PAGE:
Nuclear war protesters demonstrate outside the White House in Washington Aug. 9. (CNS/Tyler Orsburn)
The international Catholic peace organization Pax Christi has called on U.S. and North Korean leaders to tone down their rhetoric, saying the recent bout of nuclear brinksmanship "should be relegated to the dustbin of history."
In an August 14 statement, Pax Christi International asked leaders in both countries "to cease the inflammatory rhetoric and threatening actions of last week that have raised tensions and strained relationships in the region, increasing the possibility of a cataclysmic confrontation."
"Both nations have undertaken aggressive actions recently which have destabilized an already precarious situation, moving the region-and the world-closer to war," states the organization, which is an international Catholic coalition based in Brussels that maintains separate national groups in many countries.
Referencing the recent anniversaries of the Aug. 6 and 9, 1945 U.S. nuclear bombings of Japan at the end of World War II, the statement continues: "In the wake of the commemoration of the devastation suffered by Hiroshima and Nagasaki 72 years ago last week, we are especially appalled that these two leaders can so blithely and irresponsibly threaten the use of nuclear weapons."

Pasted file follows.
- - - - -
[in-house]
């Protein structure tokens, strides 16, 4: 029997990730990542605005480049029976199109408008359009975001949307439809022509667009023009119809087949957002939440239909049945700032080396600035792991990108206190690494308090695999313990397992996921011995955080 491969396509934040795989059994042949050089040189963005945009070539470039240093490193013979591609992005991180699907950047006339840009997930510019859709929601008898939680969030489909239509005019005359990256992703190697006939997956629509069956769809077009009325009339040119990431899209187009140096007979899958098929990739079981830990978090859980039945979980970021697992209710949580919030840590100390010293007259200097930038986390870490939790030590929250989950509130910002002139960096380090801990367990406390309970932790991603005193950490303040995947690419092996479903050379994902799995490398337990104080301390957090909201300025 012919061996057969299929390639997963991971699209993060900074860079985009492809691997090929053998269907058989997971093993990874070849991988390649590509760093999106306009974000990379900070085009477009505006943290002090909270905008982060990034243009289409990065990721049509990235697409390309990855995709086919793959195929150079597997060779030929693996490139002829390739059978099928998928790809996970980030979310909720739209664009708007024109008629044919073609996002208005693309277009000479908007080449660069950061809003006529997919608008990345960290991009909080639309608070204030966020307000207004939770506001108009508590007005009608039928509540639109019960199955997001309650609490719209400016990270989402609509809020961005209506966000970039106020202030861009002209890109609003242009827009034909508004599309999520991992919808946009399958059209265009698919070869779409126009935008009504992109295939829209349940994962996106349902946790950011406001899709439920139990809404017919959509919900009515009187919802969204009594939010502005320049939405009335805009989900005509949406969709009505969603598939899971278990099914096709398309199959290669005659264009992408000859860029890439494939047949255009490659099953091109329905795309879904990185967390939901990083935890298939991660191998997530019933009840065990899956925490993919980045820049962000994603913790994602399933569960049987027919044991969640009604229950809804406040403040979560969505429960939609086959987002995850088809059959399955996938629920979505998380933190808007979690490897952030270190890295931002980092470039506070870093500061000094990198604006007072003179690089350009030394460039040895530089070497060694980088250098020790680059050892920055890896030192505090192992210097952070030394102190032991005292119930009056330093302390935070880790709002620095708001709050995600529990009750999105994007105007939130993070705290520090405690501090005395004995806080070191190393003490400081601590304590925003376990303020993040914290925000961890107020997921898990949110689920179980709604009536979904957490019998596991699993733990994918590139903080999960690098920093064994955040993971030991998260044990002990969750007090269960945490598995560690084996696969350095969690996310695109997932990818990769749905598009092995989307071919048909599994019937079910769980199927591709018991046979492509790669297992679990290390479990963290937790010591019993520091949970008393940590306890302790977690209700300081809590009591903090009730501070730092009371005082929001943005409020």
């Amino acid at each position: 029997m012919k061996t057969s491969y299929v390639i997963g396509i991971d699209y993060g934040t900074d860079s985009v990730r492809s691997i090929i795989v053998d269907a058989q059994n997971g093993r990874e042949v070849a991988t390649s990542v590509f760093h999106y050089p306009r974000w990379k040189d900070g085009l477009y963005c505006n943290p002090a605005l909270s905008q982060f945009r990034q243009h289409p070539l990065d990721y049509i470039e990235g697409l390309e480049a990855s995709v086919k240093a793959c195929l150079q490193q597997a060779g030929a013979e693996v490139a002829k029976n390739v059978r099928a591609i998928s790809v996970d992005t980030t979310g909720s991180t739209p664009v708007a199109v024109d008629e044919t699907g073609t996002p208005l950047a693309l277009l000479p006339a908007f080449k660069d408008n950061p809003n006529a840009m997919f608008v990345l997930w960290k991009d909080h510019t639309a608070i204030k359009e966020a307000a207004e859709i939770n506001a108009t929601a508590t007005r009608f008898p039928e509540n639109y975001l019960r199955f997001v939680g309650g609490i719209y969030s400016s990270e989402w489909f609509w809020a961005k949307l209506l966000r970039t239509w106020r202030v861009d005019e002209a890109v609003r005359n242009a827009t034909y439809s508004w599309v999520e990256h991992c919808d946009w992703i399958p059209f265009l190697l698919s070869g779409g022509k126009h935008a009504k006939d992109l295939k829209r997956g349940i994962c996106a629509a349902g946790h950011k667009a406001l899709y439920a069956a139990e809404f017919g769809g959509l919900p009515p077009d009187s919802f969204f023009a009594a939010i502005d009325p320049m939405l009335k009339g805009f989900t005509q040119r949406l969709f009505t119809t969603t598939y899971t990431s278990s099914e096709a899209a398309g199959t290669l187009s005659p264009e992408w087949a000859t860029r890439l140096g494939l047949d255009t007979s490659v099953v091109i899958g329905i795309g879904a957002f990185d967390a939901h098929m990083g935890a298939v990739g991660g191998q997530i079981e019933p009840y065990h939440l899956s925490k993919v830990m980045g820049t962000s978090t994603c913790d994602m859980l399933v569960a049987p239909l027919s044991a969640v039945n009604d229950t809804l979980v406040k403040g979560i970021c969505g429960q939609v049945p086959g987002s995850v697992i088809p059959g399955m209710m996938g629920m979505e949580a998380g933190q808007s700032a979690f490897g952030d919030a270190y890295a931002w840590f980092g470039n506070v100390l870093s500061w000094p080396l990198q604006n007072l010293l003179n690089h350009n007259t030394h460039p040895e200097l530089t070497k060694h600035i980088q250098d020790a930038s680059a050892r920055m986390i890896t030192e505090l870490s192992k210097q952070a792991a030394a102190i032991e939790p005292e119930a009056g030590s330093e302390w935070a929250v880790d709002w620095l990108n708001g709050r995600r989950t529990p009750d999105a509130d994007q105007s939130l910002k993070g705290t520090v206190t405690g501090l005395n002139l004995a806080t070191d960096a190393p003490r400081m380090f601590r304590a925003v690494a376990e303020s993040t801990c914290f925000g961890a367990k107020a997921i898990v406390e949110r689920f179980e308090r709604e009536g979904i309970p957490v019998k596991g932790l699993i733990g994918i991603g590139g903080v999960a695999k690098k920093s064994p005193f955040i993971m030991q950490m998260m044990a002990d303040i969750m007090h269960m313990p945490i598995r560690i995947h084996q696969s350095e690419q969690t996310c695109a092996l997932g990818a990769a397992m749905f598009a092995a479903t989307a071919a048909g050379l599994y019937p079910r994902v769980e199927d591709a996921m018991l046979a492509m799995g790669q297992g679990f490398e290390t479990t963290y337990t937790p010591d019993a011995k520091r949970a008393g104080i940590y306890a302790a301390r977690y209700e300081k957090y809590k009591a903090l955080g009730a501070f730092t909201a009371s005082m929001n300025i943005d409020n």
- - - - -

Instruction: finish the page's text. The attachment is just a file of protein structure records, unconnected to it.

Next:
"We strongly urge the United States and other nuclear powers to honor their disarmament obligations under the Nuclear Non-Proliferation Treaty (NPT) and plead with North Korea to recommit to the treaty," Pax Christi states. "This dispute between the United States and North Korea is further evidence of how the very existence of nuclear weapons greatly increases our collective insecurity."
The statement concludes: "It is time now to resume direct negotiations if possible in the context of the Six Party Talks toward finally signing a peace agreement to end the war on the Korean peninsula and the suffering and isolation of the North Korean people; freezing North Korea's missile and nuclear tests; ending provocative joint U.S.-Japanese-South Korean military exercises; and achieving mutual nuclear disarmament as part of a global drive to abolish nuclear weapons."